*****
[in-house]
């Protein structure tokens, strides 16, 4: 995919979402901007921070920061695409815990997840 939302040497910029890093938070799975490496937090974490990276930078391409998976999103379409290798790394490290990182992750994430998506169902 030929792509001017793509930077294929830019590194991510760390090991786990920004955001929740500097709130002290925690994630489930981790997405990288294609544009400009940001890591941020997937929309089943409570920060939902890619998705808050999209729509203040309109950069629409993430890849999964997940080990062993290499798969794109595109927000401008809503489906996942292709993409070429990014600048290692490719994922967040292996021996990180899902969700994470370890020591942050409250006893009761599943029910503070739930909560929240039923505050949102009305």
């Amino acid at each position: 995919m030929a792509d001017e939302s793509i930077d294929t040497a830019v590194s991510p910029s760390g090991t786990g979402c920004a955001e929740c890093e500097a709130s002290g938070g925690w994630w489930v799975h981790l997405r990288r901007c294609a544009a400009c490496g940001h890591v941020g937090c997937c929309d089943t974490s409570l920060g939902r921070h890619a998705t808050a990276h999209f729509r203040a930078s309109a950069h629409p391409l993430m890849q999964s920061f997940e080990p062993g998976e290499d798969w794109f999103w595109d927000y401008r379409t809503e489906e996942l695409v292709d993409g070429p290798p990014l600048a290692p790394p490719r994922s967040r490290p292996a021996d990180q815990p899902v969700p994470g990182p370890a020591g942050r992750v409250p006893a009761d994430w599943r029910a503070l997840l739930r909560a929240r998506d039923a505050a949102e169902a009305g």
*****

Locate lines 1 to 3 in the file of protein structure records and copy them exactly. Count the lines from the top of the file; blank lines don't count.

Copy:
[in-house]
């Protein structure tokens, strides 16, 4: 995919979402901007921070920061695409815990997840 939302040497910029890093938070799975490496937090974490990276930078391409998976999103379409290798790394490290990182992750994430998506169902 030929792509001017793509930077294929830019590194991510760390090991786990920004955001929740500097709130002290925690994630489930981790997405990288294609544009400009940001890591941020997937929309089943409570920060939902890619998705808050999209729509203040309109950069629409993430890849999964997940080990062993290499798969794109595109927000401008809503489906996942292709993409070429990014600048290692490719994922967040292996021996990180899902969700994470370890020591942050409250006893009761599943029910503070739930909560929240039923505050949102009305």
């Amino acid at each position: 995919m030929a792509d001017e939302s793509i930077d294929t040497a830019v590194s991510p910029s760390g090991t786990g979402c920004a955001e929740c890093e500097a709130s002290g938070g925690w994630w489930v799975h981790l997405r990288r901007c294609a544009a400009c490496g940001h890591v941020g937090c997937c929309d089943t974490s409570l920060g939902r921070h890619a998705t808050a990276h999209f729509r203040a930078s309109a950069h629409p391409l993430m890849q999964s920061f997940e080990p062993g998976e290499d798969w794109f999103w595109d927000y401008r379409t809503e489906e996942l695409v292709d993409g070429p290798p990014l600048a290692p790394p490719r994922s967040r490290p292996a021996d990180q815990p899902v969700p994470g990182p370890a020591g942050r992750v409250p006893a009761d994430w599943r029910a503070l997840l739930r909560a929240r998506d039923a505050a949102e169902a009305g």